By Culturekiosque Staff
LOS ANGELES, 20 NOVEMBER 2012 In a Bonhams Entertainment
Memorabilia auction on 18 November in Los Angeles collectors bid
for a wide variety of items related to Hollywood, Rock & Roll and
Animation Art. Highlights included pieces connected to Charlie
Chaplin, Marilyn Monroe, The Beatles, Jimi Hendrix, Jefferson Airplane,
Frank Sinatra, Charles Schulzs Peanuts, Bugs Bunny, Sammy Davis
Jr. and Bing Crosby.
Leading the sale was Charlie Chaplins trademark bowler hat and cane
(est. $40,000-60,000, sold for $62,500). As legend has it, the
famous origins of the Tramp persona were concocted almost spontaneously
in a dressing room at Keystone Studio right here in Hollywood - one rainy
afternoon nearly 100 years ago.
Chaplin created an inspiring ensemble of contrasts: he borrowed Fatty
Arbuckles voluminous trousers, Charles Averys tiny jacket, Ford
Sterlings size 14 shoes (which he was obliged to wear on the wrong feet
to keep them falling off), a too-small derby belonging to Arbuckles
father-in-law, and a mustache intended for Mack Swains use, which he
trimmed to toothbrush size.
Also of note was a handwritten letter by John Lennon with a nude
drawing of him and Yoko sent to Ralph Ginzburg, publisher of Avant
Garde Magazine regarding the infamous and controversial "Two Virgins"
album cover (est. $18,000-22,000, sold for $25,000).
Within the animation section of the auction was an early Charles Schulz
Peanuts daily, dated 1966, featuring a classic image of Snoopy as
the Red Baron (est. $10,000-15,000, sold for $28,750); a Charles Schulz
Peanuts daily, dated 1977, displaying a classic image of Snoopy
holding his dog bowl to his ear, listening for the sound of a restaurant
(est. $ 7,000-10,000, sold for $11,875); a Friz Freleng celluloid from the
Academy Award® nominated Hiawatha's Rabbit Hunt, 1940s, depicting
Elmer Fudd dressed as Hiawatha setting the fire under the cauldron that
Bugs Bunny is bathing in (est. $800-1,200, sold for $20,000) and property
from the celebrated commercial artist, Disney animator, caricature artist
and director, Thornton Hee, known affectionately as "T. Hee."
Highlights connected to Marilyn Monroe included a large photograph
archive, comprising film stills, wardrobe and publicity images of the star
(est. $15,000-20,000, sold for $21,250); a watercolor on paper costume
design by Rose Loomis for Monroe in the film Niagara, 1953 (est.
$300-400, sold for $ 6,000) and a signed photograph of the star wearing a
bathing suit (est. $3,000-5,000, sold for $4,000).
As well, a group of paintings by singer, actor and entertainer Frank
Sinatra was prominently featured within the summer auction. Sinatra began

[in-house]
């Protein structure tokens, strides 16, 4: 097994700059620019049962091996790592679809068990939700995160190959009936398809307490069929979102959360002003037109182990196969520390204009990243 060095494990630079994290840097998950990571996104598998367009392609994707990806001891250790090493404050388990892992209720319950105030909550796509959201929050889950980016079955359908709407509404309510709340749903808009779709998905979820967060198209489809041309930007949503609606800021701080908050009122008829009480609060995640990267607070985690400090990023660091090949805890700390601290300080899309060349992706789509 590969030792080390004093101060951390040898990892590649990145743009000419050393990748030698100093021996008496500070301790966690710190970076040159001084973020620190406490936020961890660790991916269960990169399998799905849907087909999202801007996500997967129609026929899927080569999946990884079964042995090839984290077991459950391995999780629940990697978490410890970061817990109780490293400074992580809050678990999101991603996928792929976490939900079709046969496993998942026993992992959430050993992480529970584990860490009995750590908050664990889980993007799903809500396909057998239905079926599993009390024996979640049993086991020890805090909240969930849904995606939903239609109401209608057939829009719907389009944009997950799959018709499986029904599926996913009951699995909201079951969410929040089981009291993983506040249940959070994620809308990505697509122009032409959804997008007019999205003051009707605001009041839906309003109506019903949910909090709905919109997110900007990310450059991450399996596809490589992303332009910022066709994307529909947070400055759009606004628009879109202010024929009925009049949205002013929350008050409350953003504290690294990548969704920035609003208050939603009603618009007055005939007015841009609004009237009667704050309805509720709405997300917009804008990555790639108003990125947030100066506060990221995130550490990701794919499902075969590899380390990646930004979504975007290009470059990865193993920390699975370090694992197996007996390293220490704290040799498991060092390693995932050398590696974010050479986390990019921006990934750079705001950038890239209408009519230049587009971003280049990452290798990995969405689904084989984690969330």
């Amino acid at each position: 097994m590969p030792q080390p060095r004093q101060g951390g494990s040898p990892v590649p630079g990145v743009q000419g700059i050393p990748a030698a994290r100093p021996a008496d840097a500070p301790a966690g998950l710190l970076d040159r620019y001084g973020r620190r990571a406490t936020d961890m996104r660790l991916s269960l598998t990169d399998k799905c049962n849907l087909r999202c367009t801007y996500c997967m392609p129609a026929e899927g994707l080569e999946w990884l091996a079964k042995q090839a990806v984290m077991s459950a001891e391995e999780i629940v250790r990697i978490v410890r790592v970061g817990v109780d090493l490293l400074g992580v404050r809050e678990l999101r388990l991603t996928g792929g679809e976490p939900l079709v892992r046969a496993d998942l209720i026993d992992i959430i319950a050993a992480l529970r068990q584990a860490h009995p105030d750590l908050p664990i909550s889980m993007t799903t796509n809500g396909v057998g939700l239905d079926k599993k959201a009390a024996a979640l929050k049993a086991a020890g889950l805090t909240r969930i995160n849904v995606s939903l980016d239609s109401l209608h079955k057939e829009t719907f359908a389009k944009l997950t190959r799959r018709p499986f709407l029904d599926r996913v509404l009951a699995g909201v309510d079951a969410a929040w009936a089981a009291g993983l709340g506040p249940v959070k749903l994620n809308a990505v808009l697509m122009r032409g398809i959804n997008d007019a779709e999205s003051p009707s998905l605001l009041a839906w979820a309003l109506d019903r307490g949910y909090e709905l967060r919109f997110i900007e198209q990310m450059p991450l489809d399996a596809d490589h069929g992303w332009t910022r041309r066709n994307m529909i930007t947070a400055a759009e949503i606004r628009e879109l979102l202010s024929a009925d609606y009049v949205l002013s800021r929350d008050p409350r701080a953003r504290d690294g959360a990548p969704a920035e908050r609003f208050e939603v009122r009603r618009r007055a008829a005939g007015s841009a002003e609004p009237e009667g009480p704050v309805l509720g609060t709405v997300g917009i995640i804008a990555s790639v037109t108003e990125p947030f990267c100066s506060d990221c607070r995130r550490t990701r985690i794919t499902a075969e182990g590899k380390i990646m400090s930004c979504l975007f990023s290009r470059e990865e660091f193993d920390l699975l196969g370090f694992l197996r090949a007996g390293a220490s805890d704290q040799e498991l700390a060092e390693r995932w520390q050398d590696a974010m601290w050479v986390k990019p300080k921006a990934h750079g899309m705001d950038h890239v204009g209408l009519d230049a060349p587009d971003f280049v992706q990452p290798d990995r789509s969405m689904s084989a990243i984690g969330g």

painting in the 1970s, focusing primarily on clowns. He later developed
his own style, shifting from representational canvases to abstract
art. Works of note by Sinatra included a colorful abstract from 1971
(est. $3,000-5,000, sold for $10,625); a square, 30 inch abstract painting
(est. $5,000-7,000, sold for $9,375) and a large abstract painting (est.
$5,000-7,000, sold for $6,875). Each painting is signed or initialed
by the artist.
Items of note from the rock & roll section of the sale included a
poster advertising a Jefferson Airplane performance at the Fillmore
Auditorium in San Francisco from 1966 (est. $1,000-1,500, sold for
$6,000); a first printing of a "Pinnacle" concert poster designed by John
Van Hamersveld for Jimi Hendrix 's February 10, 1968 concert at the Shrine
Auditorium in Los Angeles (est. $1,500-2,000, sold for $6,000) and
an iconic "Flying Eyeball" concert poster designed by Rick Griffin for a
February 1968 concert in San Francisco with Hendrix, John Mayall, The
Bluebreakers and Albert King at The Fillmore and Winterland. The poster
depicts a fiery hole with a flying eyeball holding a skull at its center,
symbols which are very representative of Griffin's art. A first printing
of this poster, it is one of the most desirable pieces of 1960s rock art
(est. $1,500-2,000, sold for $6,250)
Additional highlights from the November auction included a costume hat
from Ben Hur: A Tale of the Christ, 1925, one of
Metro-Goldwyn-Mayer's first hit films (est. $500-800, sold for $6,250); a
pair of George Reeves signed photographs in character as "Superman" (est.
$800-1,200, sold for $6,000); a selection of personal items from Bing
Crosby led by a silver horseshoe money clip (est. $2,000-3,000, sold for
$3,500) and a pair of Sammy Davis Jr.-owned Bally dark brown woven leather
boots (est. $300-400, sold for $1,375), among others.